Last week I asked, " Why do Chinese cash coins have SQUARE holes in them?".
Pete Smith writes:
I've heard one explanation for the square holes on Chinese Cash coins but it may not be the only explanation. Cash coins were cast and there was excess metal around the edges of the molds and also from the sprues where metal flowed into the molds. After casting, the coins were strung on a square rod. The round extra metal could then be filed off each group of coins. The square rod prevented the coins from turning as they were being filed.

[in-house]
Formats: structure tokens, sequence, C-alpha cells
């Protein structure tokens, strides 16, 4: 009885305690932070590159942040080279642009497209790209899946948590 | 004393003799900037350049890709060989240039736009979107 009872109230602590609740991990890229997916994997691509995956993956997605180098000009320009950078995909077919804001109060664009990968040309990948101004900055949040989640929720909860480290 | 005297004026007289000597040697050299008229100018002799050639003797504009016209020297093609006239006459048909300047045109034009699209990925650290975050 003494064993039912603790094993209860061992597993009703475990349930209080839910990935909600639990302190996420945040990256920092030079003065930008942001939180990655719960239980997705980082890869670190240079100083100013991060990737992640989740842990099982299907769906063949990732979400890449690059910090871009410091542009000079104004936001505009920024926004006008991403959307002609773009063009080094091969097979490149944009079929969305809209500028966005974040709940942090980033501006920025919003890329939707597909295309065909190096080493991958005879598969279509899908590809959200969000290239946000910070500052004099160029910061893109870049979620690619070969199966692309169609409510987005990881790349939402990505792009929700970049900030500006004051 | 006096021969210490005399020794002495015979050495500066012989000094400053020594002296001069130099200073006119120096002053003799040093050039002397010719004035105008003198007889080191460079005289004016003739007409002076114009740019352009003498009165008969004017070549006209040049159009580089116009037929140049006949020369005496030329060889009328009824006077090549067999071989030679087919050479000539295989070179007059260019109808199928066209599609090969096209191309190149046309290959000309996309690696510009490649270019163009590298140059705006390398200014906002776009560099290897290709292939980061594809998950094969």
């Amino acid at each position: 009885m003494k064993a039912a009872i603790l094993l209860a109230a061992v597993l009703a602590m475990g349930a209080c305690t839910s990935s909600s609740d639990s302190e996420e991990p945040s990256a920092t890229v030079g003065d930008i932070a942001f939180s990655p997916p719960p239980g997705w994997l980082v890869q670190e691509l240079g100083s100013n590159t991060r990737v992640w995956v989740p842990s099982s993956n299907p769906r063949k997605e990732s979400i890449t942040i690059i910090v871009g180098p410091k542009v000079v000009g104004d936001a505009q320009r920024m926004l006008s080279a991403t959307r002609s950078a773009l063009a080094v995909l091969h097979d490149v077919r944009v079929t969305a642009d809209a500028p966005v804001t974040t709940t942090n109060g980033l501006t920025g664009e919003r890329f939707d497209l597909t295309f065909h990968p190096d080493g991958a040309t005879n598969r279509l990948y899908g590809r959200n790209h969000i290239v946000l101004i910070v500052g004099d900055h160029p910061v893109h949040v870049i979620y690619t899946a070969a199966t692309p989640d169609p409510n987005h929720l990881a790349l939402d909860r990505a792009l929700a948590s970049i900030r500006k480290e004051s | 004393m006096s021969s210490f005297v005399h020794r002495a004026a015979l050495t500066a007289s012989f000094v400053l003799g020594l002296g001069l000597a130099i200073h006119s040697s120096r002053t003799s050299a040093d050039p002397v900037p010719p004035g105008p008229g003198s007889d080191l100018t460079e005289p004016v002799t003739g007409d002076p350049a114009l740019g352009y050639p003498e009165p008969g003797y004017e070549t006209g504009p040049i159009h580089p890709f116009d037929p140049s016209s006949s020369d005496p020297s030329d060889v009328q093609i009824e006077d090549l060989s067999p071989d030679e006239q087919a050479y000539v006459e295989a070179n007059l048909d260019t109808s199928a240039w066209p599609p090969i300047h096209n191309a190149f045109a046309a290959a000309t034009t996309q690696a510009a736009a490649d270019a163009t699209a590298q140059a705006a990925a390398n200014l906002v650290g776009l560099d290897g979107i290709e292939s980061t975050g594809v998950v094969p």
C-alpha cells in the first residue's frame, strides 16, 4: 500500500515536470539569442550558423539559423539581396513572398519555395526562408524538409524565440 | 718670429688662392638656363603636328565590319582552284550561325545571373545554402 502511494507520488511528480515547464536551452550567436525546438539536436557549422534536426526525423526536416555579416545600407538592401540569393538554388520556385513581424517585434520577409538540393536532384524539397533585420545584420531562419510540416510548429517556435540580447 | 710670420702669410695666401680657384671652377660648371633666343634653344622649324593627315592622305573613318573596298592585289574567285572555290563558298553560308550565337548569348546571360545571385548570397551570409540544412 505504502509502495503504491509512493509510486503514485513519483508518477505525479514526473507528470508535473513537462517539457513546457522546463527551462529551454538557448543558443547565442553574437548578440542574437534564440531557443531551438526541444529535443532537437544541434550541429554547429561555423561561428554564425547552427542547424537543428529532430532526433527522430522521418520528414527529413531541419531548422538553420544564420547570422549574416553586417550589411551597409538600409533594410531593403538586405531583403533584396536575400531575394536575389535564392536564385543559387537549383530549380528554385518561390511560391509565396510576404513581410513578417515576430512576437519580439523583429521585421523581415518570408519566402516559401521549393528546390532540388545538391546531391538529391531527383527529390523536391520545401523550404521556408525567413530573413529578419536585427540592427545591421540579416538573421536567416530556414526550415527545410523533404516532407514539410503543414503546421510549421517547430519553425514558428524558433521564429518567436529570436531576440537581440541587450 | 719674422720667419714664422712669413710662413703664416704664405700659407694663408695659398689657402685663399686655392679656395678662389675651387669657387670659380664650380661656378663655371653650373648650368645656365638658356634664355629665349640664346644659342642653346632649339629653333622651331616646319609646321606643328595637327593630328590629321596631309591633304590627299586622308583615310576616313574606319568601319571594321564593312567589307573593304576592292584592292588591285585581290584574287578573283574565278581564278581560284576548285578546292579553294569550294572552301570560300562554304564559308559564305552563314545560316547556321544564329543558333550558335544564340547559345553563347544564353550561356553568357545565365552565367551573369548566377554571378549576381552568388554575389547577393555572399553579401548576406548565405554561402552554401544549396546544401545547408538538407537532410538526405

Bob Leonard writes:
The answer to this question can be found on p. 102 of my new book, Curious Currency: "the holes were made square for ease in taking the casting flash off the edge; a square rod through the center kept the coin from shifting during filing." My authority for this statement is Doty's Money of the World, p. 53.
Wayne Homren, Editor
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